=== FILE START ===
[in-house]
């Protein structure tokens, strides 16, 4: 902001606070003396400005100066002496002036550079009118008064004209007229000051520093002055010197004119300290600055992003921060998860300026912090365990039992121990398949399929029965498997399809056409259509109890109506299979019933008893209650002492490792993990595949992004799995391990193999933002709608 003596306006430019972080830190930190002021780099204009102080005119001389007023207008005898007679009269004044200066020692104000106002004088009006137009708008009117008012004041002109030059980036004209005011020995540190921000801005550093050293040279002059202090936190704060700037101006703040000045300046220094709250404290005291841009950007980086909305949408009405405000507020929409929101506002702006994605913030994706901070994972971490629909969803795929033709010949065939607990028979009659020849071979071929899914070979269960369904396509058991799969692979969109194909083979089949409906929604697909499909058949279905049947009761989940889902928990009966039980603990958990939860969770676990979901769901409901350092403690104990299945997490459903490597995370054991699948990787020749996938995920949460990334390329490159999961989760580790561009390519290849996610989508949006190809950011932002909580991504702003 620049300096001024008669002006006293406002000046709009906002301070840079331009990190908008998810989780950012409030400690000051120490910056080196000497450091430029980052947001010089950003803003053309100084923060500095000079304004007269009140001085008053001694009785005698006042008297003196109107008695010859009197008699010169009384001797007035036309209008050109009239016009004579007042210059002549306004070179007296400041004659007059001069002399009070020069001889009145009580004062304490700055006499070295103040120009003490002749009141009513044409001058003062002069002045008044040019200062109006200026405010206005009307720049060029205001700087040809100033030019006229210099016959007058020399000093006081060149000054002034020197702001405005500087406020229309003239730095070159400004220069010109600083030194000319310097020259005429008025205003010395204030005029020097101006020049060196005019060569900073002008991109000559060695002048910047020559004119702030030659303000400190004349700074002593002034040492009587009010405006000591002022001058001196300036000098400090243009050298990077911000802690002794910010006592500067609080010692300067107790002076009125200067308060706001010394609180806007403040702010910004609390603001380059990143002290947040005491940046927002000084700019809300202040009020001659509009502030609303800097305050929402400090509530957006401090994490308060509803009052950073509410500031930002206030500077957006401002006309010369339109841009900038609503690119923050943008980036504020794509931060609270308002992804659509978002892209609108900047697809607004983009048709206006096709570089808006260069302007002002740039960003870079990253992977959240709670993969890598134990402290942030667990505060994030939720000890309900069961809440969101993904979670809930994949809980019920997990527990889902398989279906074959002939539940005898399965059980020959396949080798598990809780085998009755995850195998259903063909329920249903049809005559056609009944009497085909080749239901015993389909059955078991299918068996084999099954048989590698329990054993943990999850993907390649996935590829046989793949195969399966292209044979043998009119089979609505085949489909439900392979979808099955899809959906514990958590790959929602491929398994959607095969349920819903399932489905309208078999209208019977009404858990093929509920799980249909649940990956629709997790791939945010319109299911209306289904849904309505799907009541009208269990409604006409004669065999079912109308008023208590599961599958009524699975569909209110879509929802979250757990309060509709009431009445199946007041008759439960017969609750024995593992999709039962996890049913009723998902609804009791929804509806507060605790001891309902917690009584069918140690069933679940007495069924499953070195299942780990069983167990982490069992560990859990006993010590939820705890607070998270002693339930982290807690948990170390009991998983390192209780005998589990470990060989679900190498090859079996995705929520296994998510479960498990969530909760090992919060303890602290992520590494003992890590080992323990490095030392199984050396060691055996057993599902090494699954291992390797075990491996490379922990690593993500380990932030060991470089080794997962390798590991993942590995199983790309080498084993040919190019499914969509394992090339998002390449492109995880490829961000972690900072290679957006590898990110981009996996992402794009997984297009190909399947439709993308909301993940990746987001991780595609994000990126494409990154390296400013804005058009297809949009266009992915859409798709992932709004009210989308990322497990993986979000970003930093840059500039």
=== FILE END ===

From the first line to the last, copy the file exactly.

[in-house]
């Protein structure tokens, strides 16, 4: 902001606070003396400005100066002496002036550079009118008064004209007229000051520093002055010197004119300290600055992003921060998860300026912090365990039992121990398949399929029965498997399809056409259509109890109506299979019933008893209650002492490792993990595949992004799995391990193999933002709608 003596306006430019972080830190930190002021780099204009102080005119001389007023207008005898007679009269004044200066020692104000106002004088009006137009708008009117008012004041002109030059980036004209005011020995540190921000801005550093050293040279002059202090936190704060700037101006703040000045300046220094709250404290005291841009950007980086909305949408009405405000507020929409929101506002702006994605913030994706901070994972971490629909969803795929033709010949065939607990028979009659020849071979071929899914070979269960369904396509058991799969692979969109194909083979089949409906929604697909499909058949279905049947009761989940889902928990009966039980603990958990939860969770676990979901769901409901350092403690104990299945997490459903490597995370054991699948990787020749996938995920949460990334390329490159999961989760580790561009390519290849996610989508949006190809950011932002909580991504702003 620049300096001024008669002006006293406002000046709009906002301070840079331009990190908008998810989780950012409030400690000051120490910056080196000497450091430029980052947001010089950003803003053309100084923060500095000079304004007269009140001085008053001694009785005698006042008297003196109107008695010859009197008699010169009384001797007035036309209008050109009239016009004579007042210059002549306004070179007296400041004659007059001069002399009070020069001889009145009580004062304490700055006499070295103040120009003490002749009141009513044409001058003062002069002045008044040019200062109006200026405010206005009307720049060029205001700087040809100033030019006229210099016959007058020399000093006081060149000054002034020197702001405005500087406020229309003239730095070159400004220069010109600083030194000319310097020259005429008025205003010395204030005029020097101006020049060196005019060569900073002008991109000559060695002048910047020559004119702030030659303000400190004349700074002593002034040492009587009010405006000591002022001058001196300036000098400090243009050298990077911000802690002794910010006592500067609080010692300067107790002076009125200067308060706001010394609180806007403040702010910004609390603001380059990143002290947040005491940046927002000084700019809300202040009020001659509009502030609303800097305050929402400090509530957006401090994490308060509803009052950073509410500031930002206030500077957006401002006309010369339109841009900038609503690119923050943008980036504020794509931060609270308002992804659509978002892209609108900047697809607004983009048709206006096709570089808006260069302007002002740039960003870079990253992977959240709670993969890598134990402290942030667990505060994030939720000890309900069961809440969101993904979670809930994949809980019920997990527990889902398989279906074959002939539940005898399965059980020959396949080798598990809780085998009755995850195998259903063909329920249903049809005559056609009944009497085909080749239901015993389909059955078991299918068996084999099954048989590698329990054993943990999850993907390649996935590829046989793949195969399966292209044979043998009119089979609505085949489909439900392979979808099955899809959906514990958590790959929602491929398994959607095969349920819903399932489905309208078999209208019977009404858990093929509920799980249909649940990956629709997790791939945010319109299911209306289904849904309505799907009541009208269990409604006409004669065999079912109308008023208590599961599958009524699975569909209110879509929802979250757990309060509709009431009445199946007041008759439960017969609750024995593992999709039962996890049913009723998902609804009791929804509806507060605790001891309902917690009584069918140690069933679940007495069924499953070195299942780990069983167990982490069992560990859990006993010590939820705890607070998270002693339930982290807690948990170390009991998983390192209780005998589990470990060989679900190498090859079996995705929520296994998510479960498990969530909760090992919060303890602290992520590494003992890590080992323990490095030392199984050396060691055996057993599902090494699954291992390797075990491996490379922990690593993500380990932030060991470089080794997962390798590991993942590995199983790309080498084993040919190019499914969509394992090339998002390449492109995880490829961000972690900072290679957006590898990110981009996996992402794009997984297009190909399947439709993308909301993940990746987001991780595609994000990126494409990154390296400013804005058009297809949009266009992915859409798709992932709004009210989308990322497990993986979000970003930093840059500039």